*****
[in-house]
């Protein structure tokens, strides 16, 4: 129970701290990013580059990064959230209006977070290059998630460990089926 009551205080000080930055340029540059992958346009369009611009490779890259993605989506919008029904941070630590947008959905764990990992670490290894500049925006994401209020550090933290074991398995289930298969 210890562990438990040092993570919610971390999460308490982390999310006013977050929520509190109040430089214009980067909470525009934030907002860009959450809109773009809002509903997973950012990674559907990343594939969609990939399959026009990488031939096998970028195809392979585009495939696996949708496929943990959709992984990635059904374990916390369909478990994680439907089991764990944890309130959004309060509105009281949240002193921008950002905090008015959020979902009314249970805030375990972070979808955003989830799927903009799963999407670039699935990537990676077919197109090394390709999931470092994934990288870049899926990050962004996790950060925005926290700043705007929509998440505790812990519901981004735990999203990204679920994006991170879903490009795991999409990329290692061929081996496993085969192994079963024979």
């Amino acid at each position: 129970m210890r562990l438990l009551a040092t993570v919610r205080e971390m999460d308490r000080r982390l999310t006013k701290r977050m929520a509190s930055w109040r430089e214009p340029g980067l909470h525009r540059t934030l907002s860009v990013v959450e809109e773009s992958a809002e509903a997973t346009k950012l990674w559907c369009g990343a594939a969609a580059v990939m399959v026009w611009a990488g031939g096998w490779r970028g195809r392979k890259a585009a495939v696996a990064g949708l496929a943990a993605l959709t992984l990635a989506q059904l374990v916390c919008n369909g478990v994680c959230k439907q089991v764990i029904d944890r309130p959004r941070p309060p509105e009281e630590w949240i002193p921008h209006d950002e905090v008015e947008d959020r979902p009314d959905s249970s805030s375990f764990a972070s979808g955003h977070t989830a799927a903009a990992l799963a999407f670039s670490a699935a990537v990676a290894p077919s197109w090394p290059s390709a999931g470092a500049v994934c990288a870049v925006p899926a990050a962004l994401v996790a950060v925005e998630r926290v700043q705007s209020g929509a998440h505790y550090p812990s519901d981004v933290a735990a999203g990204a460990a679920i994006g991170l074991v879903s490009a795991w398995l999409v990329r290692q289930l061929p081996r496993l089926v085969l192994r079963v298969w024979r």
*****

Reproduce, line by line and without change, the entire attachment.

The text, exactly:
[in-house]
């Protein structure tokens, strides 16, 4: 129970701290990013580059990064959230209006977070290059998630460990089926 009551205080000080930055340029540059992958346009369009611009490779890259993605989506919008029904941070630590947008959905764990990992670490290894500049925006994401209020550090933290074991398995289930298969 210890562990438990040092993570919610971390999460308490982390999310006013977050929520509190109040430089214009980067909470525009934030907002860009959450809109773009809002509903997973950012990674559907990343594939969609990939399959026009990488031939096998970028195809392979585009495939696996949708496929943990959709992984990635059904374990916390369909478990994680439907089991764990944890309130959004309060509105009281949240002193921008950002905090008015959020979902009314249970805030375990972070979808955003989830799927903009799963999407670039699935990537990676077919197109090394390709999931470092994934990288870049899926990050962004996790950060925005926290700043705007929509998440505790812990519901981004735990999203990204679920994006991170879903490009795991999409990329290692061929081996496993085969192994079963024979």
């Amino acid at each position: 129970m210890r562990l438990l009551a040092t993570v919610r205080e971390m999460d308490r000080r982390l999310t006013k701290r977050m929520a509190s930055w109040r430089e214009p340029g980067l909470h525009r540059t934030l907002s860009v990013v959450e809109e773009s992958a809002e509903a997973t346009k950012l990674w559907c369009g990343a594939a969609a580059v990939m399959v026009w611009a990488g031939g096998w490779r970028g195809r392979k890259a585009a495939v696996a990064g949708l496929a943990a993605l959709t992984l990635a989506q059904l374990v916390c919008n369909g478990v994680c959230k439907q089991v764990i029904d944890r309130p959004r941070p309060p509105e009281e630590w949240i002193p921008h209006d950002e905090v008015e947008d959020r979902p009314d959905s249970s805030s375990f764990a972070s979808g955003h977070t989830a799927a903009a990992l799963a999407f670039s670490a699935a990537v990676a290894p077919s197109w090394p290059s390709a999931g470092a500049v994934c990288a870049v925006p899926a990050a962004l994401v996790a950060v925005e998630r926290v700043q705007s209020g929509a998440h505790y550090p812990s519901d981004v933290a735990a999203g990204a460990a679920i994006g991170l074991v879903s490009a795991w398995l999409v990329r290692q289930l061929p081996r496993l089926v085969l192994r079963v298969w024979r």